RLED 1301--CHURCH AND DENOMINATIONAL ACTIVITIES
WAYLAND BAPTIST UNIVERSITY, SAN ANTONIO CAMPUS
WINTER TERM (November 16-February 20, 1999)
Mondays, 6:00-10:00 pm, 1802 NE Loop 410
Classroom cell-phone FOR EMERGENCY DURING CLASS ONLY: 215-9565John M. Andrewartha, Ph.D., Instructor
Office: WBU, Loop 410; phone 826-7595 (Mon, Wed, Fri: 9-12; 1-5)
FSH: Bldg. 2248, Rm. 206; phone 221-1373 (Tue: 8-3:30; Thur: 8:00-2:00)Email address: email@example.com
COURSE DESCRIPTION:A study of the organization, work, and cooperative endeavors of Southern Baptists in the local church, Associations, State Conventions, Southern Baptist Convention, Baptist World Alliance, and other Baptist bodies.
CLASS OBJECTIVES: The student will demonstrate understanding of the organization, work, and cooperative endeavors of Southern Baptists by such means as:
1. Briefly tracing the history of Southern Baptists
2. Discussing the major doctrines that define Baptists
3. Discussing the Baptist view of the Church
4. Defining and discussing polity and its development and describing the Baptist approach to polity
5. Discussing the Cooperative Program as a means of financing Southern Baptists' worldwide work
6. Describing the Southern Baptist Convention, its component parts, and cooperative ministries
CLASS PROCEDURE: The major class activities will be lectures by the instructor and guided discussion by the students based on their reading of the texts, prior experience, and theological stance. The class meets for four hours each Monday for eleven weeks (except holidays).
COURSE REQUIREMENTS:1. Class attendance according to the policies of the current WBU catalog (see appendix attached)
2. Reading of the assigned passages in the texts
3. Active, informed participation in class discussions
4. Two major exams as indicated below
5. One book review as indicated below
6. Occasional unannounced quizzes over the class work and reading assignments to date
TEXTBOOKS: Greer, E. Eugene, ed., Baptists: History, Distinctives, Relationships;
Shurden, Walter B., Not a Silent People, 1995 edition
GRADING: Students will be graded on their knowledge of the course material, as demonstrated by their performance on exams, quizzes, and book review, along with their active participation in class discussions.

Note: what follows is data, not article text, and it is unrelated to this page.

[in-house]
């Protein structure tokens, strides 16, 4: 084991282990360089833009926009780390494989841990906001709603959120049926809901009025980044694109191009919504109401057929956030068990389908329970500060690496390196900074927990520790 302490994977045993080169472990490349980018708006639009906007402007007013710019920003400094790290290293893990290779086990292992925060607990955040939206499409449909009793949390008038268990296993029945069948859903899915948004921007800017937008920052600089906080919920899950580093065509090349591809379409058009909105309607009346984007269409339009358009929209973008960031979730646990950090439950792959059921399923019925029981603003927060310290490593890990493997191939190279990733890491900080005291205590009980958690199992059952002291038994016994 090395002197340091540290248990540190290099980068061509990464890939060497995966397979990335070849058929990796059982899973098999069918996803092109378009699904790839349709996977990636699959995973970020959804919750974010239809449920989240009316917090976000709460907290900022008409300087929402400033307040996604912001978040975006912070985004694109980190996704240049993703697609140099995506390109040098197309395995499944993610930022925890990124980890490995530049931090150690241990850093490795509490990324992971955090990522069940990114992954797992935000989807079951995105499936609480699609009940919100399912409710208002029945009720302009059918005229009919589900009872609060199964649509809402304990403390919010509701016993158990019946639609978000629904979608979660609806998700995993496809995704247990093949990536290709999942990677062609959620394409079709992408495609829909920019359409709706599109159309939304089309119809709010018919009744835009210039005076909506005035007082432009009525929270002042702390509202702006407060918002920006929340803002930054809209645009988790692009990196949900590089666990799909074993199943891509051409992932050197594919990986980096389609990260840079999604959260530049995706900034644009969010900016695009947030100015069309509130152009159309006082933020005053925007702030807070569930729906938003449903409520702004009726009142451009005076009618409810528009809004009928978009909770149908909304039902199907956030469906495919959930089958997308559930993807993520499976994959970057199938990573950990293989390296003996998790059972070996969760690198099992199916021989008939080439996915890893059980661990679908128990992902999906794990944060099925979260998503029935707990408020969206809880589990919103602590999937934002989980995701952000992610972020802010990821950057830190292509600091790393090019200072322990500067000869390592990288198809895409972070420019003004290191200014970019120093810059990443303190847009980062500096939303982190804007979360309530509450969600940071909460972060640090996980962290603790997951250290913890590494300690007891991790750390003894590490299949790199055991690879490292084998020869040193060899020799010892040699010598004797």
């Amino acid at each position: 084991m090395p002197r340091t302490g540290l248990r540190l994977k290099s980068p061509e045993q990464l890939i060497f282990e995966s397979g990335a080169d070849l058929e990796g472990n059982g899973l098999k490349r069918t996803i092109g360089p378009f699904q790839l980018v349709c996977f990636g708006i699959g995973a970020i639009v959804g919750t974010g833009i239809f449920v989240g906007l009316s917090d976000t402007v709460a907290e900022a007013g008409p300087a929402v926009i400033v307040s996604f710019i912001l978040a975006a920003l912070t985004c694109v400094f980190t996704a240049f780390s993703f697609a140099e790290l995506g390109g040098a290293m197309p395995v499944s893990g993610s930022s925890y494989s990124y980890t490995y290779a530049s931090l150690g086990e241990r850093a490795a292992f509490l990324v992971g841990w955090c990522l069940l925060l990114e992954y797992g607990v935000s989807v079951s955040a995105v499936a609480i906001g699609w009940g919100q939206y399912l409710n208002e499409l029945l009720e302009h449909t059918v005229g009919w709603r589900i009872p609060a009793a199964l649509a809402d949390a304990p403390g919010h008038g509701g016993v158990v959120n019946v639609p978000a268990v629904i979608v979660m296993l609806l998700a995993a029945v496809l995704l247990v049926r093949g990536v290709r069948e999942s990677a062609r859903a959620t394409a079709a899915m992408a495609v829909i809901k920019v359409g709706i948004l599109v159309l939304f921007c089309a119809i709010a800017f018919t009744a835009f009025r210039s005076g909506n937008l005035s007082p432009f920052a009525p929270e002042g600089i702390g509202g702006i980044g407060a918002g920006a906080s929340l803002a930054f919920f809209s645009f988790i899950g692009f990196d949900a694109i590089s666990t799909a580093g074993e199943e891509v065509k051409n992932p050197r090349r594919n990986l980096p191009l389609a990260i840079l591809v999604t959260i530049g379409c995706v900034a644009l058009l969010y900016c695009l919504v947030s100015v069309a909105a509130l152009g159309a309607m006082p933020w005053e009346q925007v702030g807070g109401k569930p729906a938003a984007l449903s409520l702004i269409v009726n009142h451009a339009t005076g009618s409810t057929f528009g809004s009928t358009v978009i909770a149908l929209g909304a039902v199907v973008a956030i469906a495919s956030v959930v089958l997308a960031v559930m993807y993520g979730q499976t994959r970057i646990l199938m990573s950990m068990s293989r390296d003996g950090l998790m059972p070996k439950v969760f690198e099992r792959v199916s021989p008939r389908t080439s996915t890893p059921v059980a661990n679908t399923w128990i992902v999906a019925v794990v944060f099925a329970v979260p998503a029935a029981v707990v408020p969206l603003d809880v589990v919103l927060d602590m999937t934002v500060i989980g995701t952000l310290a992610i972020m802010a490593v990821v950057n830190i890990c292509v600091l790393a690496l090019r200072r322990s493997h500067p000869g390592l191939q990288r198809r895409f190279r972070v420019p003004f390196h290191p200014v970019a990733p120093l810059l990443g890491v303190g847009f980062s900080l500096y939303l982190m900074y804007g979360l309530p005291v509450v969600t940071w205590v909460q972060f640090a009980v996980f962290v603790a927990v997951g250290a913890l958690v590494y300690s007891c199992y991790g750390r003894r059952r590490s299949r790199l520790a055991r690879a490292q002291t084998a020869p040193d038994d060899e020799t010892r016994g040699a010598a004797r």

1. MAJOR EXAMS:Two exams will be given, each being complete in itself over the covered material.
Exams missed due to "excusable" absence may be made up.
2. POP QUIZZES:The instructor will give occasional unannounced ("pop") quizzes over the class material to
date, including the current week's assigned readings. Quizzes missed due to "excusable" absence may be
3. BOOK REVIEW:Each student will prepare a book report on Not a Silent People. This will be a summary of
the book's contents with student comment and evaluation. It will be typed, double spaced, using correct
form, grammar, etc., 15-20 pages in length
4. EVALUATION:The grading elements will be weighted as follows:
a. Major Exams . . . . . . . 70% The WBU grading system is: A = 90-100
b. Book Review . . . . . . . 15% B = 80-89
c. Pop Quizzes . . . . . . . 10% C = 70-79
d. Class Participation . . 5% D = 60-69
F = below 60
CLASS ASSIGNMENTS: Students are expected to have read the text materials prior to the dates assigned for discussion and to be prepared to enter into meaningful discussion of the topics.
DATES: TOPICS: STUDY PAGES IN: GREER SHURDEN
NOV 16 Introduction, Baptists Before 1845 ii-10
23 CLASSES WILL NOT MEET NOV 23-29—THANKSGIVING HOLIDAYS
30 The Southern Baptist Convention & Southern Baptists' 2d Century 11-26 vii-18
DEC 7 Baptist Doctrine 27-34 19-28
14 The Local Church & Baptist Polity 35-58 29-38
21/28 CLASSES WILL NOT MEET DEC 21-JAN 2—CHRISTMAS & NEW YEAR HOLIDAYS
JAN 4 Baptist Perspectives on the Christian Life 59-66 39-52
11 MID-TERM EXAM
18 Financing Baptist Work 67-72 none
Baptist Associations & Texas Baptist Conventions 73-96 53-68
25 The Southern Baptist Convention 97-110 69-82
FEB 1 The Baptist World Alliance & Other Texas Baptist Entities 111-122 83-112
BOOK REPORTS DUE
8 Baptists and the Ministry & Trends and Issues 123-134 113-18
15FINAL EXAM & STUDENT EVALUATIONS OF COURSE AND INSTRUCTOR
Please do not call or come to the office to request your grades. University policy forbids giving them out from the office. All students receive official grade notices
by mail from the University.
The University has adopted an absence policy that applies in all cases in all classes, as follows:
H. A student may petition the Academic Counsel for exceptions to the above stated policies. Adopted 4-25-86
ADDENDUM AND COMMENTS